5 Ways to Get Better Compensation

Anthony Balderrama, CareerBuilder.com writer

  • Email

As you're undoubtedly aware, businesses are operating with caution these days and watching their bottom lines more closely than ever. Accordingly, employees are feeling the pinch. Expect lean operations to continue for a while longer, but don't assume you have no chance of receiving a salary boost.

Whether you're already employed or negotiating a job offer, all hope for bumping up your compensation is not lost. With the right amount of flexibility and good timing, you can end up getting what you want. 

Prove your worth
Don't expect to earn a hefty paycheck based on your merits if you have no proof of your accomplishments. Specificity is the best friend of job seekers and employees. When budgets are already tight, employers won't be willing to hand out more cash than necessary. Businesses are always trying to do more with less, but these days they are forced to.

If you're already employed, your boss might not notice your accomplishments. Smooth operations mean no hiccups or need for finger-pointing; therefore your good work might go unnoticed. You should be able to list specific achievements during your time at the company to be a reminder of your accomplishments. Did you increase sales, make operations more efficient or receive positive feedback from clients? If so, have proof and use it. Quantifiable numbers and direct quotes make a better case than pretty phrases.

For job seekers, the story is the same, except your highlights should span your career. A strong track record throughout your work history gives a hiring manager good reason to expect more from you ... and do more for you.

Know the market
Although you might think you're worth a seven-figure salary, your boss isn't likely to agree, so don't walk into negotiations thinking you can start at $1 million in order to negotiate your way to an $80,000 salary. Your boss probably knows how much other workers in similar positions earn and so should you. Go to salary sites, such as SalaryExpert.com, and see what the standard rate is for your job title in your city or across the country. Putting your salary in context gives you realistic expectations and helps you bargain effectively. 

Ask for a six-month review
Sometimes, getting more money right now is not an option. Your boss or hiring manager might not have the authority to negotiate higher salaries for anyone if the budget is frozen. In that case, you can ask to revisit the topic in six months when the company's financial situation could be better.

The other advantage of having a review down the road is that you have six months (or however long) to make good on your promises. All those specific achievements you highlighted are good talk, but this is your last chance to put your words into action. As frustrating as working hard with no financial bonus can be, stay motivated by the idea that you might get an even better reward at the review.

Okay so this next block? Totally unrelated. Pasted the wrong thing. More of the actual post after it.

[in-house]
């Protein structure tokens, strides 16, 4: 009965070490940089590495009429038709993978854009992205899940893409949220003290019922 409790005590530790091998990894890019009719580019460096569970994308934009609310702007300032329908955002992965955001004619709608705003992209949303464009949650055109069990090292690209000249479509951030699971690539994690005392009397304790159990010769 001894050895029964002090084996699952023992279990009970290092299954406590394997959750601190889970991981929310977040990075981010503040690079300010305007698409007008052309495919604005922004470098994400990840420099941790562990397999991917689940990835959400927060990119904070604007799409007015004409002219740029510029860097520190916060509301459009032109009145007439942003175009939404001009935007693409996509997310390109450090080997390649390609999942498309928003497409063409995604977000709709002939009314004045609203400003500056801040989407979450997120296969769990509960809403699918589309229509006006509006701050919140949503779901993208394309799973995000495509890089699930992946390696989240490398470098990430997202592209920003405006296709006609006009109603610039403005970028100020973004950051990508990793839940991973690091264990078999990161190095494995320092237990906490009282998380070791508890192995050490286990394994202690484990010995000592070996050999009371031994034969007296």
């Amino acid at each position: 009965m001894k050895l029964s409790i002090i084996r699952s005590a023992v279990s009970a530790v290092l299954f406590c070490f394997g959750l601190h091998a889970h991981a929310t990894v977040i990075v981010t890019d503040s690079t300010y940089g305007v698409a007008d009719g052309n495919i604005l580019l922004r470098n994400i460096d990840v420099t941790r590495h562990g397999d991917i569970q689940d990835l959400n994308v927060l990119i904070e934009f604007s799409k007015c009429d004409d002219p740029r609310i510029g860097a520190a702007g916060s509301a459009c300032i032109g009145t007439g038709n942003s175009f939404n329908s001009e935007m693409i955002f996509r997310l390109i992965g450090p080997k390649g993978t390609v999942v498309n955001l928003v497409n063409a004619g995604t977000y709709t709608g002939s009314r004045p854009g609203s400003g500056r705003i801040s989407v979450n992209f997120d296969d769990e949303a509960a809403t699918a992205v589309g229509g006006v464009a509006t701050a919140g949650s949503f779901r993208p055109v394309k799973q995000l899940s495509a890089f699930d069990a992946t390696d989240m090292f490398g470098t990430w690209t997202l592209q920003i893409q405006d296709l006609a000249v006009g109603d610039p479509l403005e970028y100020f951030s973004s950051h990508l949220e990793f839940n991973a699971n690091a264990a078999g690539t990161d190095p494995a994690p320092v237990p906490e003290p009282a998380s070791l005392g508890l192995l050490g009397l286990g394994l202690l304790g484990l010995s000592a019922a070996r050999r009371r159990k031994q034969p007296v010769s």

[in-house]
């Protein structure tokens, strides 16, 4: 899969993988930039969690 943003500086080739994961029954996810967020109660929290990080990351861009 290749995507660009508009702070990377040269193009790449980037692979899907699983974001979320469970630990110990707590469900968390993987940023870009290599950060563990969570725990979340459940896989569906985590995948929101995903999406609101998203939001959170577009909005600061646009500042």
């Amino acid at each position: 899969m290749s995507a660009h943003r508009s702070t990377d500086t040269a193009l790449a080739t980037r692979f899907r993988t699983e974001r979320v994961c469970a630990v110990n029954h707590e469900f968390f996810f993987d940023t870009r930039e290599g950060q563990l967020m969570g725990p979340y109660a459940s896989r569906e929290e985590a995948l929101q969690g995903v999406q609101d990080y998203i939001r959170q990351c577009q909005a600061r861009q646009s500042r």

Ask at the right time
Even if you know your worth and have the facts to prove it, you won't get any more money if you don't ask for it. If the company's in the middle of a financial crisis and half of your department's been laid off, however, you might want to wait awhile. Ask at the wrong time and not only will you not receive more money, but your boss will wonder if you're paying attention to your surroundings or if you even care about the company's welfare. If you work in an industry that's still booming and your company's thriving, then you can broach the subject.

Think outside the box
Bosses love to challenge their employees to "think outside the box." When you're looking to stretch your paycheck this year, don't forget the nonmonetary perks. Frozen company budgets might not thaw much this year or at least not for a few more months, so why not negotiate other benefits?

Employers might be willing to offer more vacation time, flexible work hours or the ability to work from home now and then. Logging on to your computer from home means you're still doing your work, but you didn't pay a dime in transportation or lose any time commuting. The numbers on your paycheck might not change, but how you spend those dollars and hours can improve.

Anthony Balderrama is a writer and blogger for CareerBuilder.com. He researches and writes about job search strategy, career management, hiring trends and workplace issues.



Last Updated: 28/10/2009 - 5:39 PM


Article Reprints
Permission must be obtained from CareerBuilder.com to reprint any of its articles. Please send a request to reprints@careerbuilder.com.